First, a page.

Helen Winslow had a long and distinguished career as an artist. In the 1930s she moved from her home state of Florida to New York City to study painting with Robert Brackman at the Art Students League. Brackman’s influence was strong throughout her career, and she remained a lifelong member of the Art Students League.
In 1951, Winslow relocated to Southern California. The lightness and brightness of the region increasingly influenced her palette, and she bucked the Abstract Expressionist trend of the times to follow her own inclinations. Throughout her life, she turned to the masters of French Impressionism and Post-Impressionism for inspiration.
Winslow worked almost exclusively with oil paints, occasionally experimenting with oil pastels and classic egg tempera techniques. Her paintings were exhibited widely in premier galleries throughout the West, and in 1983 she had the honor of being chosen to participate in a group exhibition in the Salon des Nations in Paris, France. Around the same time, she was accepted into the Royal Society of Arts in Great Britain.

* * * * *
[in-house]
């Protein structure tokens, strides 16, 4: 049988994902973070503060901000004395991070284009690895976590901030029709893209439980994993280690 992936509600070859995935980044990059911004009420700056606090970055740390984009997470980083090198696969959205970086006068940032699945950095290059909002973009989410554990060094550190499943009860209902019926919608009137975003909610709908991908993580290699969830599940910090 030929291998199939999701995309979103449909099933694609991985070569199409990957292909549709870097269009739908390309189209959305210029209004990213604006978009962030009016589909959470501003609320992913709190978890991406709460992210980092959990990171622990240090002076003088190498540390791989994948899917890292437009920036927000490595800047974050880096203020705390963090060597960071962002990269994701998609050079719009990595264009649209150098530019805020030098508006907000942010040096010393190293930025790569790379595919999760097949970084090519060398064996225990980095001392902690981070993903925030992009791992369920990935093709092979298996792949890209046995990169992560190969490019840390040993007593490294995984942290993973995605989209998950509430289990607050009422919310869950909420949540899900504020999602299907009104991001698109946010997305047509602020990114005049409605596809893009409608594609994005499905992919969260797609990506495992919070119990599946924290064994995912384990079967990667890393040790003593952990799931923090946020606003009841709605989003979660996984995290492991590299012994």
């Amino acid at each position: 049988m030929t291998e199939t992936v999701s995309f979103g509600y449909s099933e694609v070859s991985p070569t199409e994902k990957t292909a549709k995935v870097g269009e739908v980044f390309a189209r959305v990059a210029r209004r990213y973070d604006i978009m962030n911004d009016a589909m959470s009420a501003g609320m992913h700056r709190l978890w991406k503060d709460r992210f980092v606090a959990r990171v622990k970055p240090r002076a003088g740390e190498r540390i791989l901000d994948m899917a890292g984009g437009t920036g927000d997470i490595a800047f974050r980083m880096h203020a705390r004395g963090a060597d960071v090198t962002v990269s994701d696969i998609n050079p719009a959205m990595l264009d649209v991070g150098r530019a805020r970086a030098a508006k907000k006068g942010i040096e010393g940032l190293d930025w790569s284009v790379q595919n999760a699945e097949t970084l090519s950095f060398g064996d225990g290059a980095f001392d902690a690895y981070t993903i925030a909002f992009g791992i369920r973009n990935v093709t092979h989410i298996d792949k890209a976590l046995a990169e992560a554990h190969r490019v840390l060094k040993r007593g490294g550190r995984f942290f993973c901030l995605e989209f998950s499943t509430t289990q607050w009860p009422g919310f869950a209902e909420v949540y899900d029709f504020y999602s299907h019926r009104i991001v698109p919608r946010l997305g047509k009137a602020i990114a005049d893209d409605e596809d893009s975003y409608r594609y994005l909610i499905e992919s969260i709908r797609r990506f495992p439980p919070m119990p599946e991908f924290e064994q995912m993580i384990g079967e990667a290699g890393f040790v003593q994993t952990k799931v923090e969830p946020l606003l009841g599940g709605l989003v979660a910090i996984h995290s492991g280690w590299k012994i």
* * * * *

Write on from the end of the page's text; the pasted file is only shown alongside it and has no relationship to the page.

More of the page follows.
Winslow paintings are nationally represented in many corporate and private collections. Among her patrons are the Beverly Hills Home Savings and Loan, Dr. and Mrs. A.B. Stein, General John B. Montgomery, Millie Perkins Thom, and Bishop and Mrs. Robert Rusack. She was featured in U.S. Art Magazine (November 1988) and Southwest Art Magazine (November 1977),and is cited in the 1980 edition of World Who’s Who of Women, the Who’s Who of American Women (1983), and Foremost Women of the Twentieth Century (1984).
Helen Winslow died in 2008 at the age of 91.